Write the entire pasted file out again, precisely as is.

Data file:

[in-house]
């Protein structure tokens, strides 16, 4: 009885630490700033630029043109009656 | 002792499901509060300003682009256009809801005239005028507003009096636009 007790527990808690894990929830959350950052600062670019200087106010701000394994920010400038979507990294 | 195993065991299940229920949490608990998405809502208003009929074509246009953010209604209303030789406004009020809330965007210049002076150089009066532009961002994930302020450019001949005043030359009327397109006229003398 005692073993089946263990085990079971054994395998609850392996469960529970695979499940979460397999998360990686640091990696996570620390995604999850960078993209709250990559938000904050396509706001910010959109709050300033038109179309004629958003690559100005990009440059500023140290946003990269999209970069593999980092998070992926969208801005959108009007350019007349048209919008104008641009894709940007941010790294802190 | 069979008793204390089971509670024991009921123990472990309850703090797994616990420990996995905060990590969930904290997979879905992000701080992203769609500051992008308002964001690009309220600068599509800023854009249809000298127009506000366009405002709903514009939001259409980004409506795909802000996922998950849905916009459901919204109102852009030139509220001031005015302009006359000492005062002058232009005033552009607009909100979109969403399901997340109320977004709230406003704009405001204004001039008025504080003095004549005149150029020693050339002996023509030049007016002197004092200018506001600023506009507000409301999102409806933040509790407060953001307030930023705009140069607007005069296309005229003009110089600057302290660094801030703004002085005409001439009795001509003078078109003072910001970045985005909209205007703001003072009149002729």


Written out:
[in-house]
């Protein structure tokens, strides 16, 4: 009885630490700033630029043109009656 | 002792499901509060300003682009256009809801005239005028507003009096636009 007790527990808690894990929830959350950052600062670019200087106010701000394994920010400038979507990294 | 195993065991299940229920949490608990998405809502208003009929074509246009953010209604209303030789406004009020809330965007210049002076150089009066532009961002994930302020450019001949005043030359009327397109006229003398 005692073993089946263990085990079971054994395998609850392996469960529970695979499940979460397999998360990686640091990696996570620390995604999850960078993209709250990559938000904050396509706001910010959109709050300033038109179309004629958003690559100005990009440059500023140290946003990269999209970069593999980092998070992926969208801005959108009007350019007349048209919008104008641009894709940007941010790294802190 | 069979008793204390089971509670024991009921123990472990309850703090797994616990420990996995905060990590969930904290997979879905992000701080992203769609500051992008308002964001690009309220600068599509800023854009249809000298127009506000366009405002709903514009939001259409980004409506795909802000996922998950849905916009459901919204109102852009030139509220001031005015302009006359000492005062002058232009005033552009607009909100979109969403399901997340109320977004709230406003704009405001204004001039008025504080003095004549005149150029020693050339002996023509030049007016002197004092200018506001600023506009507000409301999102409806933040509790407060953001307030930023705009140069607007005069296309005229003009110089600057302290660094801030703004002085005409001439009795001509003078078109003072910001970045985005909209205007703001003072009149002729």